17.Lie down by the water and drink: The princess is told to essentially behave like an animal to drink at the stream instead of using the golden cup she was given for such a task. By following this action, she debases herself and her position. Return to place in story.
18.I don't mean to be your servant any longer: The maid's actions are traitorous. Not only is she rebelling against her employer, but her sovereign, a crime punishable by death in these circumstances. Return to place in story.
19.If your mother only knew,/ Her heart would surely break in two: This refrain is repeated often throughout the tale. It reminds us that while the princess is loved and cherished by someone, she can no longer rely on the protection of that love now that she is an adult and must fend for herself in the world.
Perhaps the mother's heart would break in two not only from her daughter's circumstances, but her inability to escape them through her own efforts.
Bettelheim observes: "To become himself, the child must face the trials of his life on his own; he cannot depend on the parent to rescue him from the consequences of his own weakness" (Bettelheim 1975, 139). Return to place in story.
20.The Princess was meek: Meekness, whatever the personal cost, was a highly prized quality in women in times past. While the princess may seem less sympathetic by today's standards thanks to her meekness/weakness, she would be a model of womenly virtue in some cultures. Other critics state that she is timid in confronting her maid thanks to her own immaturity. This is not a woman who is prepared to become a wife and queen. Return to place in story.
21.Never even noticed her loss: Like many children, the princess fails to recognize her mother's experience and wisdom. She doesn't value the gifts she received and thus loses the ability to use them for her benefit and protection. She must learn wisdom the hard way through her own experiences. Return to place in story.
22.In losing the drops of blood the Princess had become weak and powerless: The princess has apparently always depended on her mother's protection and guidance. Now that she has left it behind, she is no longer under anyone else's protection. Return to place in story.
23.To take off her royal robes, and to put on her common ones: Being allowed to wear royal clothing is often a distinct honor. In times past, only royalty was allowed to wear certain items or colors by royal decree. No one was allowed to outdress or outshine members of the royal family in dress. The waiting-maid is lifting herself above her station. Return to place in story.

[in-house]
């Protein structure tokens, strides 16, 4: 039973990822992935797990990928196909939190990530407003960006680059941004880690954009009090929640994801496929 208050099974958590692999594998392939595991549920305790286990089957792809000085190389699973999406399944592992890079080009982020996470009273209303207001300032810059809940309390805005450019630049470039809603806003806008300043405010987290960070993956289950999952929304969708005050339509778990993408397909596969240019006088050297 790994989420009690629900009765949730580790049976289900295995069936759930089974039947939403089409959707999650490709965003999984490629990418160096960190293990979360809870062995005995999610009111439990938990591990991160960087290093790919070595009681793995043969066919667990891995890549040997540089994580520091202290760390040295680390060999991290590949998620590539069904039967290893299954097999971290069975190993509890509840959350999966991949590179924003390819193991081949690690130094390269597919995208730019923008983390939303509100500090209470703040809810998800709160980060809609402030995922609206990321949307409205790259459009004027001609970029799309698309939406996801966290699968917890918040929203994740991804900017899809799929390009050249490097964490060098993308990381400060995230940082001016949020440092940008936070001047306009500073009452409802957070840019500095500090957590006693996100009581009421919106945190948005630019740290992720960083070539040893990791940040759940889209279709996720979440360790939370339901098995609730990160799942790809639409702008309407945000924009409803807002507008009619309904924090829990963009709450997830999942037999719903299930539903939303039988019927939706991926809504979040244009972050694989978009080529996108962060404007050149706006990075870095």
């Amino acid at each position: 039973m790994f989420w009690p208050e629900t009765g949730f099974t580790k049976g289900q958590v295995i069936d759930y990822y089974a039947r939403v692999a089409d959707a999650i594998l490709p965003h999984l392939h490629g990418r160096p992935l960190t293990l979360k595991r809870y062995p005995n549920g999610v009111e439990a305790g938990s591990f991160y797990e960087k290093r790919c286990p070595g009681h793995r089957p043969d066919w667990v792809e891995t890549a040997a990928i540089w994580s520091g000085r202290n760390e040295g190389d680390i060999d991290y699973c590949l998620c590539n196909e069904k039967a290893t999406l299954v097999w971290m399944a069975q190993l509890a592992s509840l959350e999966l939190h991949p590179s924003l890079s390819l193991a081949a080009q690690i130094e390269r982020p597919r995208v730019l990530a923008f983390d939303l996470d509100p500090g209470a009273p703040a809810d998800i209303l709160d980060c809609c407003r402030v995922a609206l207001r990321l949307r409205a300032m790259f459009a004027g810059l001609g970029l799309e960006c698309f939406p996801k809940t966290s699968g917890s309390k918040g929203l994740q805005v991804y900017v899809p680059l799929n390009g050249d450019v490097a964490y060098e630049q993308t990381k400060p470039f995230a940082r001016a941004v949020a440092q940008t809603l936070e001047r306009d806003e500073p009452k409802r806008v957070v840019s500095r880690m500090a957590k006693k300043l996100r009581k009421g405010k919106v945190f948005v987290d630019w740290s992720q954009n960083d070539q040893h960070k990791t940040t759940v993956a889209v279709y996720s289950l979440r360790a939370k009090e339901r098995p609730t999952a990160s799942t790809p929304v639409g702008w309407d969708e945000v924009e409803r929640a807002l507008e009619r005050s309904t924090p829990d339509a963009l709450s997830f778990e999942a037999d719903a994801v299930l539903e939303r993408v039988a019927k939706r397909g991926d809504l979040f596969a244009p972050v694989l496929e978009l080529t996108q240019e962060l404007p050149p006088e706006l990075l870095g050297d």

24.Swear by heaven not to say a word about the matter: Promises, while important today, were more powerful in the past when honor was a great motivator. Also, before the time of literacy among the masses and written contracts, verbal promises were given greater weight. A promise was a contract and actionable by law if broken. Folklore emphasizes the importance of a promise by meting punishment upon those who do not keep their promises. In this story, the oath spares the princess' life. Return to place in story.
25.The old King: This tale honors age and wisdom through the actions of the old King. He has the experience to see beyond the surface of the events surrounding him and ultimately helps restore the princess to her rightful position. Return to place in story.
26.May not be idle: "The Devil finds work for idle hands"is a proverb that appeared in print in English in the early 18th century. Return to place in story.
27.Geese: Geese are associated with the "earth mother, maternity, fertility, truth, love, constancy, vigilance, providence, silliness, stupidity, female sexuality, wind, innocence, cowardice, and the good housewife" (Olderr 1986, 58) Return to place in story.
29.Assist him in herding geese: From hence we get the story's title and temporary name of the protagonist. The princess has been brought low and made a goose girl. Return to place in story.
30.False bride: The false bride plot device "provides the dominant frame story of Basile's firecracker of a collection of fairy tales, Lo cunto de li cunti [also known as Il Pentamerone], in the seventeenth century. His group of female storytellers exchange many tales of substituted brides and false queens, and at the end actually unmask a similar wicked usurper prospering in their midst (Warner 1994, 127). Return to place in story.
31.Dearest husband: It was appropriate for a betrothed couple to call each other husband and wife although the union was not supposed to be consummated until after a marriage ceremony had taken place. You can read more about betrothals online at the 1911 Edition Encyclopedia entry for Betrothal. Return to place in story.
32.Faithful Falada was doomed to die: Falada, the dear horse, is doomed to die from the princess' inability to assert herself or use her imagination. Her request to have Falada's head nailed above the gate shows little imagination. She uses her gold to keep the head nearby, not to spare the horse's life. Still, even this bribe and saving of Falada's head shows the most initiative she has had in the story so far. Return to place in story.
34.Pure gold: The Goose Girl is blonde. Golden hair has magical qualities in some cultures while it also represents the illuminated beauty of those it graces. Blonde hair often symbolizes ethical goodness as well as aesthethic appeal (Tatar 2002).
Gold represents virtue, intelligence, superiority, heaven, worldly wealth, idolatry, revealed truth, marriage, and fruitfulness (Olderr 1986). Return to place in story.
35.Wanted much to pull some hair out: Human hair has been valued for centuries. In many European cultures, hair was given as love tokens. It was also used to create jewelry and remembrance tokens of dead loved ones. Return to place in story.